The Volkswagen Group on Monday gave an update on progress of its modular platform for non-premium cars, known as MEB, an acronym for the German translation of “Modular Electric Toolkit.”
The automaker said 27 models spread across four brands (likely Volkswagen, Skoda, Seat and Audi) will be available by the end of 2022, ranging from compact cars up to a modern successor to the iconic Microbus.
This will be in addition to models based on VW Group's premium electric car platforms like the C-BEV debuting in the Audi e-tron, the J1 debuting in the Porsche Taycan, and a new PPE platform currently being developed by Audi and Porsche and due to spawn its first model in 2021.
Volkswagen ID electric car concept, 2016 Paris auto show
With these additional platforms, plus a potential SPE platform for electric sports cars, VW Group is targeting close to 80 electric cars across all of its brands by 2025. The cost of developing them is proving to be more expensive than originally envisaged, though. The automaker has currently set aside $7 billion for electric car development.
"The burden for our company, such as the cost of bringing to market electric cars, will be higher than expected,” CEO Herbert Diess said. “This is particularly so since some of our competitors have been making more progress."
The MEB platform is the most important for the automaker, as the cars based on it will be more affordable and sell in higher volumes than models based on the group's other electric car platforms. VW Group sees the platform as being instrumental in transforming the electric car from a niche product into a true alternative to cars with conventional powertrains. VW Group likens the introduction as monumental as the transition from the Volkswagen Beetle to the Golf.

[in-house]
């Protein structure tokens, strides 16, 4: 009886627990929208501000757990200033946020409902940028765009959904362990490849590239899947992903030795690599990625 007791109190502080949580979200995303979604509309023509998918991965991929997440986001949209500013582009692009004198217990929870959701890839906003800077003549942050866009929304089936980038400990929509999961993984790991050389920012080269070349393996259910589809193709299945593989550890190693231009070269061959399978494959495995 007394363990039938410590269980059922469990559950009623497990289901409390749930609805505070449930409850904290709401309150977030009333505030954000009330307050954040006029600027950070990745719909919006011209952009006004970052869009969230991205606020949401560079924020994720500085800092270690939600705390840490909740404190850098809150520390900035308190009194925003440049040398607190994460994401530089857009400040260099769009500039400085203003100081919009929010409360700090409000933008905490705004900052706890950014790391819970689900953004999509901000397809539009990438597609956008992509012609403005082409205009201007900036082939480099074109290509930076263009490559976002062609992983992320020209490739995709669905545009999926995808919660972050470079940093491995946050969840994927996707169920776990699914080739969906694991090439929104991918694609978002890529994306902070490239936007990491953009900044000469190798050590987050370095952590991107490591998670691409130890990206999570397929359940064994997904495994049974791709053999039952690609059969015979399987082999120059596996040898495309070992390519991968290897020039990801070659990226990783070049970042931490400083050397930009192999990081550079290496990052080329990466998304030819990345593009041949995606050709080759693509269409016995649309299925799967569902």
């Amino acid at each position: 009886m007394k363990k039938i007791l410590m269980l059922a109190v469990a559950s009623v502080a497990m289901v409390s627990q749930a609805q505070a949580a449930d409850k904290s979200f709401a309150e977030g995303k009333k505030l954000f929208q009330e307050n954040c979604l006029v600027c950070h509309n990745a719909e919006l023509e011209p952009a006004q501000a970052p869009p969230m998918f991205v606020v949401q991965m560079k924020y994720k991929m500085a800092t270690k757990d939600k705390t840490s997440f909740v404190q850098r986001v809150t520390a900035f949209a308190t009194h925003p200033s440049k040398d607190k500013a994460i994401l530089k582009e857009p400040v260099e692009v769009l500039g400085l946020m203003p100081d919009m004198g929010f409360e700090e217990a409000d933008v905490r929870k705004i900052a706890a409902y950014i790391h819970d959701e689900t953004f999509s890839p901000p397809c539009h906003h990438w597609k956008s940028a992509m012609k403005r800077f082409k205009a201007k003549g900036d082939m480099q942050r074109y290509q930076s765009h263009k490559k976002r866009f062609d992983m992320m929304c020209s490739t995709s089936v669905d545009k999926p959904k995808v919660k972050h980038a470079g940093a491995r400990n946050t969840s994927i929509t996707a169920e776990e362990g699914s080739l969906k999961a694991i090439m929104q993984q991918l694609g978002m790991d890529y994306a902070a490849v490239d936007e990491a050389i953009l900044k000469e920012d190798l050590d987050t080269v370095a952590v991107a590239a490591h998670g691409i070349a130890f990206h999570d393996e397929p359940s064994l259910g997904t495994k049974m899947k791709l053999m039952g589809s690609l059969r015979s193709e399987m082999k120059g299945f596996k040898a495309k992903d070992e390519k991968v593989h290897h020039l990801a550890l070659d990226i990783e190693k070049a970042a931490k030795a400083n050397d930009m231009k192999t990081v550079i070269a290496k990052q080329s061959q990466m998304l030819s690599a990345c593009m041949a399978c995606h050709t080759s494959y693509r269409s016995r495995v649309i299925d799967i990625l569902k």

Left to right: Volkswagen ID, ID Buzz and ID Crozz concepts
So what can we expect of cars based on the MEB platform. “The cars hold the road really well thanks to the flat battery in the floorpan and the space inside is much more generous—we are making substantial headway with the sense of spaciousness,” Christian Senger, VW Group's head of electric cars, said. He also said they will incorporate fast-charging and promised an 80-percent charge in about 30 minutes. The automaker is keeping quiet on the all-important range figure but has hinted at the minimum being somewhere around 250 miles.
The first car based on the MEB platform will be a production version of 2016's VW ID hatchback concept. The hatch, which will be slightly larger than a Golf, is already being tested as a prototype and due to enter production at a plant in Zwickau, Germany at the end of 2019.
Other cars that we know are coming include production versions of VW's ID Crozz crossover and ID Buzz van concepts unveiled in 2017. The Buzz is a preview of the aforementioned Microbus successor. Both vehicles are expected after 2020.